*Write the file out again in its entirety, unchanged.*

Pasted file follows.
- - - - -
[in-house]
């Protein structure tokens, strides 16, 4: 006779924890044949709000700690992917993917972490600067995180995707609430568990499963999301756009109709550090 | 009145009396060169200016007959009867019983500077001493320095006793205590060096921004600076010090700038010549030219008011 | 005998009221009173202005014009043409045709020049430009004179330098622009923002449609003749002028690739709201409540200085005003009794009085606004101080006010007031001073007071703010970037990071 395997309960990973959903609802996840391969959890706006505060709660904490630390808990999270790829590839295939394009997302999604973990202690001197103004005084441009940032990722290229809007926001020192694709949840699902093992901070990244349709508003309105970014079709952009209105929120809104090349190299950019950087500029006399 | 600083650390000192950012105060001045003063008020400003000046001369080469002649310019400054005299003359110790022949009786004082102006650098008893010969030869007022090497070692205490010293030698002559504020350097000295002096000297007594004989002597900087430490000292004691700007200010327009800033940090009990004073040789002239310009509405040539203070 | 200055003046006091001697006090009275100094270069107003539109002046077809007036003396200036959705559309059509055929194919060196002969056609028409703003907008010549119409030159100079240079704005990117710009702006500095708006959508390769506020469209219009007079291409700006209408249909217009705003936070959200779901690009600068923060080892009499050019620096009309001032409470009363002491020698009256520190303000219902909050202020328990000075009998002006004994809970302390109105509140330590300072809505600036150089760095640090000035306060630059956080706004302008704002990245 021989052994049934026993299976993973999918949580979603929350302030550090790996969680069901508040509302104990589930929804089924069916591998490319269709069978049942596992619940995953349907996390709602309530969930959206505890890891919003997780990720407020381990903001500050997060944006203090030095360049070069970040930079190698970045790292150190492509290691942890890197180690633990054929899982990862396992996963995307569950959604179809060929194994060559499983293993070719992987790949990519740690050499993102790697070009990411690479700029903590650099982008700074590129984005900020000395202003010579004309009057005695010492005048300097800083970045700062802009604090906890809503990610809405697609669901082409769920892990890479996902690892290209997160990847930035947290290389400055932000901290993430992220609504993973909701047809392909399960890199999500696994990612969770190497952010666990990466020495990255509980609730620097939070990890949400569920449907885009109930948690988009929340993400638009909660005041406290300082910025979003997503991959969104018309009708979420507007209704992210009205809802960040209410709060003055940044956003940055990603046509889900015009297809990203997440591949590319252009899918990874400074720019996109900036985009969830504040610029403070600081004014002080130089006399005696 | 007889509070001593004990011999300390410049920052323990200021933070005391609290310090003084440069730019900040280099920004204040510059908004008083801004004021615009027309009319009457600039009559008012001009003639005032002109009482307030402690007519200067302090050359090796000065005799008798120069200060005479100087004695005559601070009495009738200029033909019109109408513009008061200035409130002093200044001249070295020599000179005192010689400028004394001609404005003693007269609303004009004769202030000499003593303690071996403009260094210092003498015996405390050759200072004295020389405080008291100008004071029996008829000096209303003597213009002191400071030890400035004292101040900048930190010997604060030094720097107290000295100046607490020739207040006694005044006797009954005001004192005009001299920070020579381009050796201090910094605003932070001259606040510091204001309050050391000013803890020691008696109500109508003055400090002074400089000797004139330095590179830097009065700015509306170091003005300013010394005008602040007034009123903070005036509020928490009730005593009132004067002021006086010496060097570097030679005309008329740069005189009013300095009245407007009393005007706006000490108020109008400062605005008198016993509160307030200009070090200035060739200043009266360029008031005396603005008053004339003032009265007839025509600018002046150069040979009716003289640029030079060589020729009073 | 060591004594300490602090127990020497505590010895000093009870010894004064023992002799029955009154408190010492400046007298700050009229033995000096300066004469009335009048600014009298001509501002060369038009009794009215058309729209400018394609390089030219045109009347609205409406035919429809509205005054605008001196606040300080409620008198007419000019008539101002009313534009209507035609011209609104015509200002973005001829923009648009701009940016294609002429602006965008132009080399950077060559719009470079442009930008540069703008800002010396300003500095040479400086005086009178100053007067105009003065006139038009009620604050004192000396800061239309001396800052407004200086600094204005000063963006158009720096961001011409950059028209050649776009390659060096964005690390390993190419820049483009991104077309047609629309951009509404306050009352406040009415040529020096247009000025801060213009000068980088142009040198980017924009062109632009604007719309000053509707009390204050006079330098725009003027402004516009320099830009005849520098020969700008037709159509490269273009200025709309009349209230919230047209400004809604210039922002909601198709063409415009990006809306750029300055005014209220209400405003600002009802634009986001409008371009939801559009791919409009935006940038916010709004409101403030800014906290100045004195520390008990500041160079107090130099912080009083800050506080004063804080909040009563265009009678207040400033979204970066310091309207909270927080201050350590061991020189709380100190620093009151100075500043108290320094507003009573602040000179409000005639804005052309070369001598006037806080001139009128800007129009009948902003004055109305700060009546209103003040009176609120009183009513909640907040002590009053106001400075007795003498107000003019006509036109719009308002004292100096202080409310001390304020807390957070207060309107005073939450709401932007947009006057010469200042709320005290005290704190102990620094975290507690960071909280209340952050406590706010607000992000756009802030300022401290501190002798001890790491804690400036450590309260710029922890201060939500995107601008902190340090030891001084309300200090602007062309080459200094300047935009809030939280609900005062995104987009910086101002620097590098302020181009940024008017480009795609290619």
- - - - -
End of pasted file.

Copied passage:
[in-house]
């Protein structure tokens, strides 16, 4: 006779924890044949709000700690992917993917972490600067995180995707609430568990499963999301756009109709550090 | 009145009396060169200016007959009867019983500077001493320095006793205590060096921004600076010090700038010549030219008011 | 005998009221009173202005014009043409045709020049430009004179330098622009923002449609003749002028690739709201409540200085005003009794009085606004101080006010007031001073007071703010970037990071 395997309960990973959903609802996840391969959890706006505060709660904490630390808990999270790829590839295939394009997302999604973990202690001197103004005084441009940032990722290229809007926001020192694709949840699902093992901070990244349709508003309105970014079709952009209105929120809104090349190299950019950087500029006399 | 600083650390000192950012105060001045003063008020400003000046001369080469002649310019400054005299003359110790022949009786004082102006650098008893010969030869007022090497070692205490010293030698002559504020350097000295002096000297007594004989002597900087430490000292004691700007200010327009800033940090009990004073040789002239310009509405040539203070 | 200055003046006091001697006090009275100094270069107003539109002046077809007036003396200036959705559309059509055929194919060196002969056609028409703003907008010549119409030159100079240079704005990117710009702006500095708006959508390769506020469209219009007079291409700006209408249909217009705003936070959200779901690009600068923060080892009499050019620096009309001032409470009363002491020698009256520190303000219902909050202020328990000075009998002006004994809970302390109105509140330590300072809505600036150089760095640090000035306060630059956080706004302008704002990245 021989052994049934026993299976993973999918949580979603929350302030550090790996969680069901508040509302104990589930929804089924069916591998490319269709069978049942596992619940995953349907996390709602309530969930959206505890890891919003997780990720407020381990903001500050997060944006203090030095360049070069970040930079190698970045790292150190492509290691942890890197180690633990054929899982990862396992996963995307569950959604179809060929194994060559499983293993070719992987790949990519740690050499993102790697070009990411690479700029903590650099982008700074590129984005900020000395202003010579004309009057005695010492005048300097800083970045700062802009604090906890809503990610809405697609669901082409769920892990890479996902690892290209997160990847930035947290290389400055932000901290993430992220609504993973909701047809392909399960890199999500696994990612969770190497952010666990990466020495990255509980609730620097939070990890949400569920449907885009109930948690988009929340993400638009909660005041406290300082910025979003997503991959969104018309009708979420507007209704992210009205809802960040209410709060003055940044956003940055990603046509889900015009297809990203997440591949590319252009899918990874400074720019996109900036985009969830504040610029403070600081004014002080130089006399005696 | 007889509070001593004990011999300390410049920052323990200021933070005391609290310090003084440069730019900040280099920004204040510059908004008083801004004021615009027309009319009457600039009559008012001009003639005032002109009482307030402690007519200067302090050359090796000065005799008798120069200060005479100087004695005559601070009495009738200029033909019109109408513009008061200035409130002093200044001249070295020599000179005192010689400028004394001609404005003693007269609303004009004769202030000499003593303690071996403009260094210092003498015996405390050759200072004295020389405080008291100008004071029996008829000096209303003597213009002191400071030890400035004292101040900048930190010997604060030094720097107290000295100046607490020739207040006694005044006797009954005001004192005009001299920070020579381009050796201090910094605003932070001259606040510091204001309050050391000013803890020691008696109500109508003055400090002074400089000797004139330095590179830097009065700015509306170091003005300013010394005008602040007034009123903070005036509020928490009730005593009132004067002021006086010496060097570097030679005309008329740069005189009013300095009245407007009393005007706006000490108020109008400062605005008198016993509160307030200009070090200035060739200043009266360029008031005396603005008053004339003032009265007839025509600018002046150069040979009716003289640029030079060589020729009073 | 060591004594300490602090127990020497505590010895000093009870010894004064023992002799029955009154408190010492400046007298700050009229033995000096300066004469009335009048600014009298001509501002060369038009009794009215058309729209400018394609390089030219045109009347609205409406035919429809509205005054605008001196606040300080409620008198007419000019008539101002009313534009209507035609011209609104015509200002973005001829923009648009701009940016294609002429602006965008132009080399950077060559719009470079442009930008540069703008800002010396300003500095040479400086005086009178100053007067105009003065006139038009009620604050004192000396800061239309001396800052407004200086600094204005000063963006158009720096961001011409950059028209050649776009390659060096964005690390390993190419820049483009991104077309047609629309951009509404306050009352406040009415040529020096247009000025801060213009000068980088142009040198980017924009062109632009604007719309000053509707009390204050006079330098725009003027402004516009320099830009005849520098020969700008037709159509490269273009200025709309009349209230919230047209400004809604210039922002909601198709063409415009990006809306750029300055005014209220209400405003600002009802634009986001409008371009939801559009791919409009935006940038916010709004409101403030800014906290100045004195520390008990500041160079107090130099912080009083800050506080004063804080909040009563265009009678207040400033979204970066310091309207909270927080201050350590061991020189709380100190620093009151100075500043108290320094507003009573602040000179409000005639804005052309070369001598006037806080001139009128800007129009009948902003004055109305700060009546209103003040009176609120009183009513909640907040002590009053106001400075007795003498107000003019006509036109719009308002004292100096202080409310001390304020807390957070207060309107005073939450709401932007947009006057010469200042709320005290005290704190102990620094975290507690960071909280209340952050406590706010607000992000756009802030300022401290501190002798001890790491804690400036450590309260710029922890201060939500995107601008902190340090030891001084309300200090602007062309080459200094300047935009809030939280609900005062995104987009910086101002620097590098302020181009940024008017480009795609290619």